Jenna Wadsworth, a candidate for North Carolina commissioner of agriculture, has turned to TikTok to reach out to voters. Photo courtesy of Jenna Wadsworth.
This year's election has been like no other.
Rallies have transformed into drive-ins and campaigning live on the internet. Candidates have had to adjust to using new technology and social media platforms in order to reach voters.
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Jenna Wadsworth, the Democratic candidate for North Carolina commissioner of agriculture, has done just that. Her growing Instagram and TikTok presences reflect this campaigning shift since the advent of COVID-19.
Wadsworth has over 2,400 followers on TikTok and Instagram and over 5,000 followers on Twitter, which she said has allowed her to reach more young voters in ways that would not otherwise be safe or logistically possible during a pandemic.
“I found that you can reach a whole different group of voters and in a compelling, a more interesting and kind of visually appealing way,” Wadsworth said. “You can really share your story and make people excited about this race.”
The uptick in young voters seems to be the key in elections this season, similar to Obama's 2008 campaign, Suzanne Globetti, a political science professor at UNC, said. Now, there are more platforms targeted at younger audiences.
“People thought that Obama's social media campaign was very successful — they did do very well among young people in 2008,” Globetti said.
Although social media use has significantly increased across all age groups since 2006, 90 percent of young voters ages 18 to 29 have some form of social media, according to data from the Pew Research Center. In contrast, 40 percent of voters above the age of 65 use social media.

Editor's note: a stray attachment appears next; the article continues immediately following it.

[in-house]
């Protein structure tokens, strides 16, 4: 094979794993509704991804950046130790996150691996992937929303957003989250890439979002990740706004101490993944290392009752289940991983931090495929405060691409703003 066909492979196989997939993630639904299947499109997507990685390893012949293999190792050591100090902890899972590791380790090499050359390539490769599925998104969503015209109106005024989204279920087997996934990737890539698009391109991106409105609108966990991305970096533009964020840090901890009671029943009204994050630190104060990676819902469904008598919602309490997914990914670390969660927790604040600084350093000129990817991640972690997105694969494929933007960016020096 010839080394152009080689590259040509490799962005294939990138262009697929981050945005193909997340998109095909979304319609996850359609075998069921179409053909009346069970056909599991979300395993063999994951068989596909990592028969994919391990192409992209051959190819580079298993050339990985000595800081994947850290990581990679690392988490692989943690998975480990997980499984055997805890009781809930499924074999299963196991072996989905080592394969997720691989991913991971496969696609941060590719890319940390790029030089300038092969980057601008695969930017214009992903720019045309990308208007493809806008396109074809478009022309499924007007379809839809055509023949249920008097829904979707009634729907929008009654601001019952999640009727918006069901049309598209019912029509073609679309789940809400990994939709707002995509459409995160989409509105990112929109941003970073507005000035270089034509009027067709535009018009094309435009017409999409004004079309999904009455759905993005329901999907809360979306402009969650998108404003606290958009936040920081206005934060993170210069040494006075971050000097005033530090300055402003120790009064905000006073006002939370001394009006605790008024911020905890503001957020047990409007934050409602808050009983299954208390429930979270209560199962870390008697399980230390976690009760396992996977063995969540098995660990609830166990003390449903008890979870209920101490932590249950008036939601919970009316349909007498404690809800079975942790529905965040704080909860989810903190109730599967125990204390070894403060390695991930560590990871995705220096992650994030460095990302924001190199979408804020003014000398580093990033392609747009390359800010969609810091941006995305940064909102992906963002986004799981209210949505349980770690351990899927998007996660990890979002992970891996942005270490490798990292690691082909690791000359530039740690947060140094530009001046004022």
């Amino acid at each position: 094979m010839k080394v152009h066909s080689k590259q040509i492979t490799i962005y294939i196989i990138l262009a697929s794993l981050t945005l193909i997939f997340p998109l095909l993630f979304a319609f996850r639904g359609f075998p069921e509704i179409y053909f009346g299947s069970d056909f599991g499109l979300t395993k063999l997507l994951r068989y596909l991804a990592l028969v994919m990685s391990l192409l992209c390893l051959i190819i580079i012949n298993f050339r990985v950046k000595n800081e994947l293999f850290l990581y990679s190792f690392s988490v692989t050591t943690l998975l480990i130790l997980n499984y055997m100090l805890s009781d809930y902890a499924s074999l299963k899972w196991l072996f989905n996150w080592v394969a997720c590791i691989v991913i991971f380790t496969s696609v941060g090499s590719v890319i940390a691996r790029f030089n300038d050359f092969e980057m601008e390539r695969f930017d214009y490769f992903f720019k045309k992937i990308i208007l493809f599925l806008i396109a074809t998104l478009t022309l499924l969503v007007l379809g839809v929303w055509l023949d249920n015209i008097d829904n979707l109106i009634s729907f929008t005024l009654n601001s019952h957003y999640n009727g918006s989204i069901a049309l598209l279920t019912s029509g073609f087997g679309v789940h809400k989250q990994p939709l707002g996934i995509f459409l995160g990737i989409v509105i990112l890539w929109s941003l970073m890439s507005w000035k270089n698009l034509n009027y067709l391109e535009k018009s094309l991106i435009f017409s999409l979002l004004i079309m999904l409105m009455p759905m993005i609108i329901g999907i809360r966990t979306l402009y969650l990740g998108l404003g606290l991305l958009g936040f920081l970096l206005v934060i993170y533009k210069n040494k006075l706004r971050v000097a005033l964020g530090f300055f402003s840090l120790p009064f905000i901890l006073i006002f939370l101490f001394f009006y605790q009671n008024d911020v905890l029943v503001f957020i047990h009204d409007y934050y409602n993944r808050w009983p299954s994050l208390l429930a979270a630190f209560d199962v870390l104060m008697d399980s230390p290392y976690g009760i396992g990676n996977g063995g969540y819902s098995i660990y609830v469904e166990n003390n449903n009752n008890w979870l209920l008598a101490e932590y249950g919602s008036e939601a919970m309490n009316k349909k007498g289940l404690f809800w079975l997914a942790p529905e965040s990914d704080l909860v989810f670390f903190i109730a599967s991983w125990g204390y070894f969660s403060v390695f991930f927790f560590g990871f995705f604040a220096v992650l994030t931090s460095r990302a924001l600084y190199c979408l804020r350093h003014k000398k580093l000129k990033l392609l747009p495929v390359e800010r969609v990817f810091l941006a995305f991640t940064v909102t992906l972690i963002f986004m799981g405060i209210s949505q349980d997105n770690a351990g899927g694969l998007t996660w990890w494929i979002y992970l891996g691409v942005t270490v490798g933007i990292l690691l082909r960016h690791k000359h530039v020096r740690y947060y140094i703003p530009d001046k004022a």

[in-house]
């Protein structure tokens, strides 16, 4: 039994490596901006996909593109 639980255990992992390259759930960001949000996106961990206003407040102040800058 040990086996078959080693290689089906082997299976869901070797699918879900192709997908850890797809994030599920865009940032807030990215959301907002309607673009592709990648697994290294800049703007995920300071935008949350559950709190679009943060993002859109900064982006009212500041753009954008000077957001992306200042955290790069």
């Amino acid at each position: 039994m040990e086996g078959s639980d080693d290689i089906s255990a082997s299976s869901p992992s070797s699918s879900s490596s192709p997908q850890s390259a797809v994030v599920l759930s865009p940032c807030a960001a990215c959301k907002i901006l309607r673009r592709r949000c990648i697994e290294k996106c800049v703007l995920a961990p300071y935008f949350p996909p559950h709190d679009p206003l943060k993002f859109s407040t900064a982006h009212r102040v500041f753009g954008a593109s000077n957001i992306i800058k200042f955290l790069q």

Globetti said many candidates have noticed this uptick in social media usage among young voters and are utilizing it to their advantage.
For Wadsworth's campaign, she sees social media as a critical tool for outreach. She said she recently talked to a farmer in western North Carolina who was young but didn't know how to use Facebook to promote his business. This reaffirmed her belief that social media could benefit the farming industry — if people just knew how to use it.
"This is how we help raise the profile and awareness of what these small farmers are doing every day and allow them to be more economically successful and competitive moving forward," she said.
Wadsworth, who is running against Republican incumbent Steve Troxler, grew up in Johnston County where she helped her grandparents on their farm. Her background in agriculture motivated her to run for a seat on the Wake County Soil and Water Conservation District Board of Supervisors in November of 2010 while still studying at North Carolina State University.
On the Board of Supervisors, Wadsworth fought for financial assistance for local farmers and improved education about the environment for K-12 students. Her background in family farming pushed her to focus on environmental protection for farmland.
Wadsworth’s win in 2010 made her the youngest woman to hold a public office in North Carolina. If she wins, she will be the only out member of the LGBTQ+ community to serve as a constitutional officer in the state.
She said in addition to Instagram, TikTok and Twitter, she's also turned to Zoom events to spread her platform.
"We try to post a number of them afterwards, so that way folks can watch or hear more about my platform or about specific issues," she said.
Austin Paschall, a UNC student, has noticed the influence social media can have as he prepared to vote this year.
“I would say social media is definitely an important platform in today’s age because, number one, everybody is on it, and number two, the young people that are on it as well,” Paschall said.
Wadsworth says that she is a part of a political scene that is changing in more areas than agriculture.
“I’m running to take an industry that’s largely been left in the past and move it into the future,” she said.
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